CCC Blog

2_8 E-Votional

February 8, 2018

Dear all,

This past Sunday our focus was Psalm 48 and we noted that the arc of that Psalm follows the flow of the worship we experience every Sunday.  First we gather.  We process into the worship space and festive music leads us in.  Psalm 48 is a Psalm of Ascent and would have been chanted (or sung) as worshipers climbed the hill on which the temple was built as a way of preparing for worship.  As they did this they offered Psalms of praise to God.  Next, we meditate on God’s Word.  Similarly, the heart of Psalm 48 is v. 9, which says that we “ponder God’s love in the midst of the temple.”  Once the worshipers arrived in the temple there is a different focus.  “Pondering,” or reflecting, meditation on, etc…  In our worship today we experience this as the anthem, scripture reading, sermon and communion.  Finally, Psalm 48 ends with the people being sent back out for the purpose of telling others that God will be our guide forever.  We, too, are “sent out” with a benediction at the close of each service. 

As our men’s bible study was reflecting on this Psalm again this past Tuesday, we noted that we do a good job of focusing on the first two of those three things – the gathering and the meditating.  But how well do we do the third?  The “going out” and telling others, in word and action, of the God we experienced inside the sanctuary?  We agreed that this “telling and sharing” of the greatness of God is the opportunity we are not taking advantage of as well as we could be.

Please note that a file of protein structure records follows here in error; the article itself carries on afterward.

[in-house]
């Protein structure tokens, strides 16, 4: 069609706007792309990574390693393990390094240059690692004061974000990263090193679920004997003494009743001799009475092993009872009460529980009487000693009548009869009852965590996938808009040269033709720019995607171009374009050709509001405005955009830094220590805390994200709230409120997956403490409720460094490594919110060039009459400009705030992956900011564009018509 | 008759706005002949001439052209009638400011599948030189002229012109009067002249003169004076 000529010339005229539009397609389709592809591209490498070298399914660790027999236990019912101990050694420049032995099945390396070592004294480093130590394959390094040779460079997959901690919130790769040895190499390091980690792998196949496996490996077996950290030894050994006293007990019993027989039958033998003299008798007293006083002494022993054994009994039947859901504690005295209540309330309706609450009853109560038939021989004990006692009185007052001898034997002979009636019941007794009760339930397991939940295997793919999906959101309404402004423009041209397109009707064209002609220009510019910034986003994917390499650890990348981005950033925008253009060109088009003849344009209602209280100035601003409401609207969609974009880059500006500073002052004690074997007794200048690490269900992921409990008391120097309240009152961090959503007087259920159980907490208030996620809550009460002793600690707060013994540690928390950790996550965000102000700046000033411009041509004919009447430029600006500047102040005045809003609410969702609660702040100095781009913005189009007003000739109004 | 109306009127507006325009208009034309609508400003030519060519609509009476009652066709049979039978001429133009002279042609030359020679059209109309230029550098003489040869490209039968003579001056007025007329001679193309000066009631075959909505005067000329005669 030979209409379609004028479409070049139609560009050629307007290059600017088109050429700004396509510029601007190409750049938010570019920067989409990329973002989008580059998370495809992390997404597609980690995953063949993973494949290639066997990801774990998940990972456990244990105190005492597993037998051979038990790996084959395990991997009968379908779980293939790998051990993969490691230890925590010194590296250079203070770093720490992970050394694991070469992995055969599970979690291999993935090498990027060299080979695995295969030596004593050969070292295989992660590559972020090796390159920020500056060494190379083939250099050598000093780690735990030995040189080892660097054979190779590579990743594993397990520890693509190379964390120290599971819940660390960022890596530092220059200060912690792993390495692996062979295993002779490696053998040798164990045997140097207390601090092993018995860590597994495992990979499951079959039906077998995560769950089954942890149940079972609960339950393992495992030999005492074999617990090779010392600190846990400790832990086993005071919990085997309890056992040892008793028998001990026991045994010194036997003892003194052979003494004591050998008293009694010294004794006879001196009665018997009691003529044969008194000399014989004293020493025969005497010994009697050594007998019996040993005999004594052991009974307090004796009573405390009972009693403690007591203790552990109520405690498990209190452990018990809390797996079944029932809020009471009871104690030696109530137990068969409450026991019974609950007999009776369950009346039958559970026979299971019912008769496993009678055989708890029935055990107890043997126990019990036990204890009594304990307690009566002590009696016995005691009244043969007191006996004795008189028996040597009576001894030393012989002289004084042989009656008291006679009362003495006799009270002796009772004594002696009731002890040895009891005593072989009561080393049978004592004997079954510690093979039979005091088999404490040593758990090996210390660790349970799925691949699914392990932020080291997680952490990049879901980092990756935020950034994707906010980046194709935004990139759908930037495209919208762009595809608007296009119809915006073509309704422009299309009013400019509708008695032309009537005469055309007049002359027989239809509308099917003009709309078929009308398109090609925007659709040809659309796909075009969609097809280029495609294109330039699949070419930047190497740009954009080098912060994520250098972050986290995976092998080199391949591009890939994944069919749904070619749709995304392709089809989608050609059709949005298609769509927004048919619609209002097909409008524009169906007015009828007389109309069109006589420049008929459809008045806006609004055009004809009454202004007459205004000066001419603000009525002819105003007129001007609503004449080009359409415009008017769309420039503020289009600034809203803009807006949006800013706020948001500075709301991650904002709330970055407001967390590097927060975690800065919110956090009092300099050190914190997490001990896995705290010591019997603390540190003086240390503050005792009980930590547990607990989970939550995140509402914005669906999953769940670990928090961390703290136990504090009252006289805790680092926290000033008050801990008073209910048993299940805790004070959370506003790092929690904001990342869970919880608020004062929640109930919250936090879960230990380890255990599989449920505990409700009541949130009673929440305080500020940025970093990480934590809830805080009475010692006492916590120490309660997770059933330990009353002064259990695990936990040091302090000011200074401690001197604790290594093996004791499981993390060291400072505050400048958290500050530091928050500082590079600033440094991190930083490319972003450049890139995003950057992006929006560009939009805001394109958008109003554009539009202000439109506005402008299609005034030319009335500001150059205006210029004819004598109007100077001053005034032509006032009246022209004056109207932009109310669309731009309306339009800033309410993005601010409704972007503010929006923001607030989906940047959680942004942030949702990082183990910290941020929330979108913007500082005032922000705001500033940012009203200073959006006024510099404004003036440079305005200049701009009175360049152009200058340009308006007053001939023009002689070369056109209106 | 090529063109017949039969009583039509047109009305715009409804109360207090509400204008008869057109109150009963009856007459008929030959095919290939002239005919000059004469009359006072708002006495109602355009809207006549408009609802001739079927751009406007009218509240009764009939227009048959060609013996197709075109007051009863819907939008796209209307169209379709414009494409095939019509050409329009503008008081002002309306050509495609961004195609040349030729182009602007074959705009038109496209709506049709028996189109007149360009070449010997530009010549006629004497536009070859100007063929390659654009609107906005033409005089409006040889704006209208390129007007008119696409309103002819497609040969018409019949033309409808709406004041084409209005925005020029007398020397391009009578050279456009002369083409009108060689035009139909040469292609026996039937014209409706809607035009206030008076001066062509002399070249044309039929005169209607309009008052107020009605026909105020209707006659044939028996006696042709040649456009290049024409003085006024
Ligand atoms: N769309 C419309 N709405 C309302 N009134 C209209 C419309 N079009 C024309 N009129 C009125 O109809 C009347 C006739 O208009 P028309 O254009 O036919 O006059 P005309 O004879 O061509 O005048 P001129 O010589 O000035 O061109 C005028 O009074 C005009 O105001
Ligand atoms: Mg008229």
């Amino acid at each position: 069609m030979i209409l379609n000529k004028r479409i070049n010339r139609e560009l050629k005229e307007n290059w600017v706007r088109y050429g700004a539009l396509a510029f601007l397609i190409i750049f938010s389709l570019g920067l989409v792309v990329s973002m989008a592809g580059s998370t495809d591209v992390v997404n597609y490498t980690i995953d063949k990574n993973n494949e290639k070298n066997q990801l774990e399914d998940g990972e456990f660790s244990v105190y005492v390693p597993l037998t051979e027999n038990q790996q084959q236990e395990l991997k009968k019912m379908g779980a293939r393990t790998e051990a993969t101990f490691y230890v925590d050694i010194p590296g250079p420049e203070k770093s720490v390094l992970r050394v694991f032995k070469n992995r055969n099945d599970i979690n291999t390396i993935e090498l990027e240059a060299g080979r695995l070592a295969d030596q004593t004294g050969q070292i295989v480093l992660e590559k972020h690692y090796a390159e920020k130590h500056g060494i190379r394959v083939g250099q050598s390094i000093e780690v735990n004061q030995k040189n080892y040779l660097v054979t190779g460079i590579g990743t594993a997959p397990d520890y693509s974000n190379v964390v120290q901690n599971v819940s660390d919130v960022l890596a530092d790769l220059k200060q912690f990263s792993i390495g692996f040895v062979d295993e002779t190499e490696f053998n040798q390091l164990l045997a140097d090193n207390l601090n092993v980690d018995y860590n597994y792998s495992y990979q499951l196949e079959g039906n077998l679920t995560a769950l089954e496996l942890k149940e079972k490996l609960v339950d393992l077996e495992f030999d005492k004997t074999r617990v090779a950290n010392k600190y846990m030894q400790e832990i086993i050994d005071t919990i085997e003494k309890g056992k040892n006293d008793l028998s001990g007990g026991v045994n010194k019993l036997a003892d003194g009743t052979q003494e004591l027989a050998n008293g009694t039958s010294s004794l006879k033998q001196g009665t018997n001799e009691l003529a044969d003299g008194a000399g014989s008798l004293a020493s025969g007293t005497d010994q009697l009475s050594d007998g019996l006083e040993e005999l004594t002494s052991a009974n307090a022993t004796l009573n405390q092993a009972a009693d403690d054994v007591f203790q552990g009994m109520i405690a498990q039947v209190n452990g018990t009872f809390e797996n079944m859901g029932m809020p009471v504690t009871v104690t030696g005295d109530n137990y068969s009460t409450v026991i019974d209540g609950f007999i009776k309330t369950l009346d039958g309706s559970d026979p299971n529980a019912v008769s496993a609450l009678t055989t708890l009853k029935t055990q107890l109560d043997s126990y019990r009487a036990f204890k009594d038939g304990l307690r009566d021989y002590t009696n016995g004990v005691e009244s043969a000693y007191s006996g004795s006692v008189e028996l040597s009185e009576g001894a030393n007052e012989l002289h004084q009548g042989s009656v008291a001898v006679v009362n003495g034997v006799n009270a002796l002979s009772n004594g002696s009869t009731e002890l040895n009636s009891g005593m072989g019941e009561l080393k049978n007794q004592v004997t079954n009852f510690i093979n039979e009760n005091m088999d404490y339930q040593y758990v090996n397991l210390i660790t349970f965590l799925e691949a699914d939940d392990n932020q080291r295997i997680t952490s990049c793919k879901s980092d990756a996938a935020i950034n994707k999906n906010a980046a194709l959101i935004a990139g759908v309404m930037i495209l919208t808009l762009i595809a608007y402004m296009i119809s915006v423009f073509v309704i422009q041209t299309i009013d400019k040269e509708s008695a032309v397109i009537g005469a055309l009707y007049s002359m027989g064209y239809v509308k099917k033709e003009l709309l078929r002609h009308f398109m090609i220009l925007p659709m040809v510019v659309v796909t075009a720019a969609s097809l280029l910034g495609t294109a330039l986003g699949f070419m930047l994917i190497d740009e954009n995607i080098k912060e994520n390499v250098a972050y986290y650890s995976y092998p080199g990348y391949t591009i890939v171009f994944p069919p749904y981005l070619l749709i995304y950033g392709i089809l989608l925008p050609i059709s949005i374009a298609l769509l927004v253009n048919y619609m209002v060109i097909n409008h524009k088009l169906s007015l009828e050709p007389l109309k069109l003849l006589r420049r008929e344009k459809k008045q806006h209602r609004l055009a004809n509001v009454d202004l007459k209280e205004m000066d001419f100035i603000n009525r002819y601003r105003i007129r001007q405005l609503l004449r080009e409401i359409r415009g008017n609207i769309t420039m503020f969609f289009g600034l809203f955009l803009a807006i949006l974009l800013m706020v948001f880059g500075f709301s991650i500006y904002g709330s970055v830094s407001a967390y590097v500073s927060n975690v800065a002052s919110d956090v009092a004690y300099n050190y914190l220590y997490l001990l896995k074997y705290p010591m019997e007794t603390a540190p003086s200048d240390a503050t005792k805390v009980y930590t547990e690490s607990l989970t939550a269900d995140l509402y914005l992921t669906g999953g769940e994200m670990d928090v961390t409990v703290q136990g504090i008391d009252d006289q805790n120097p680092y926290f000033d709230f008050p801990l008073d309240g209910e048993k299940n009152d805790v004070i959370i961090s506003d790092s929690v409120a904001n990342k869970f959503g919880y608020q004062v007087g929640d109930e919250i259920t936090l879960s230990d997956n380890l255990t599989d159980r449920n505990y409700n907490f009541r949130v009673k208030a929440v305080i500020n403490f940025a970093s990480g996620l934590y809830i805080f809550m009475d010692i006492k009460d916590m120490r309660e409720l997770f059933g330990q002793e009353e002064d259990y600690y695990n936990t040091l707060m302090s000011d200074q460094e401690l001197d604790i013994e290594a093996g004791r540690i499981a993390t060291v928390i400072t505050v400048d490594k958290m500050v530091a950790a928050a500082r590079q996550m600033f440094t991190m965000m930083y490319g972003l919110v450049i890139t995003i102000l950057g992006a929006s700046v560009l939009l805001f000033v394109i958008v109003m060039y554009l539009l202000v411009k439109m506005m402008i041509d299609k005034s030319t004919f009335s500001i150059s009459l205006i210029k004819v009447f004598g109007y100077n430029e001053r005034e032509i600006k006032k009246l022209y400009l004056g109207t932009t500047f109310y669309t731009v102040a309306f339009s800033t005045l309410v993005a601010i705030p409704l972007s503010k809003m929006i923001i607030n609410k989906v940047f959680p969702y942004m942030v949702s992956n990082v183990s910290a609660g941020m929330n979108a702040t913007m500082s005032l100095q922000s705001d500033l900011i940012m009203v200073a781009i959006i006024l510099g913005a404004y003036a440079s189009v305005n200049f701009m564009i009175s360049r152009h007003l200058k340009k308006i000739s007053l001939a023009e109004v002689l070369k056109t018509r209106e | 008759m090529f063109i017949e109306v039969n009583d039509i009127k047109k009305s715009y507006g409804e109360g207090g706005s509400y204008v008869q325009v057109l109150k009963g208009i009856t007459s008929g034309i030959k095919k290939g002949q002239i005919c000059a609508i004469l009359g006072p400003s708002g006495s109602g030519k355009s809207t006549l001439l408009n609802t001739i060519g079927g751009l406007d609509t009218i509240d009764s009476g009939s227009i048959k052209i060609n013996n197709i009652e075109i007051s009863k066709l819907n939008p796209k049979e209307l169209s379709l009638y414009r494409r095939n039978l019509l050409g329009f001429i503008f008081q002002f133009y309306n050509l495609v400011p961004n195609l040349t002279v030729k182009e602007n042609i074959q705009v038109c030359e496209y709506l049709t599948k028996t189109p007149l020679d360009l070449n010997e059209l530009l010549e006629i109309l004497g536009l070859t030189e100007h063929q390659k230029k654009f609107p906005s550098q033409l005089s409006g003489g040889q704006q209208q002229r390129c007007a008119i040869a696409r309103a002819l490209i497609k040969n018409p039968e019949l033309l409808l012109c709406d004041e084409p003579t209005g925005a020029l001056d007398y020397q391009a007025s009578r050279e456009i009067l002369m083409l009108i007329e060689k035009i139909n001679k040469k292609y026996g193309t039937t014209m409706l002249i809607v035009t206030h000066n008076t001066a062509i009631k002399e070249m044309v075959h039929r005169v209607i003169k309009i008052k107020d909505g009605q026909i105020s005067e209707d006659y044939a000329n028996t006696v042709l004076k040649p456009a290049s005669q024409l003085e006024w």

Children don’t have near the inhibitions that adults do.  This is a well-known fact.  Which is why we can usually learn something from them, especially as it relates to faith.  For going on six years now, I have helped lead weekly chapel services for the children of our preschool.  We gather for 15-20 minutes every Wednesday in the friendship center and Don and I lead them in singing and Tina or I lead them in an object lesson and prayer.  But we always – and I mean always – conclude chapel with a singing of “This Little Light of Mine.”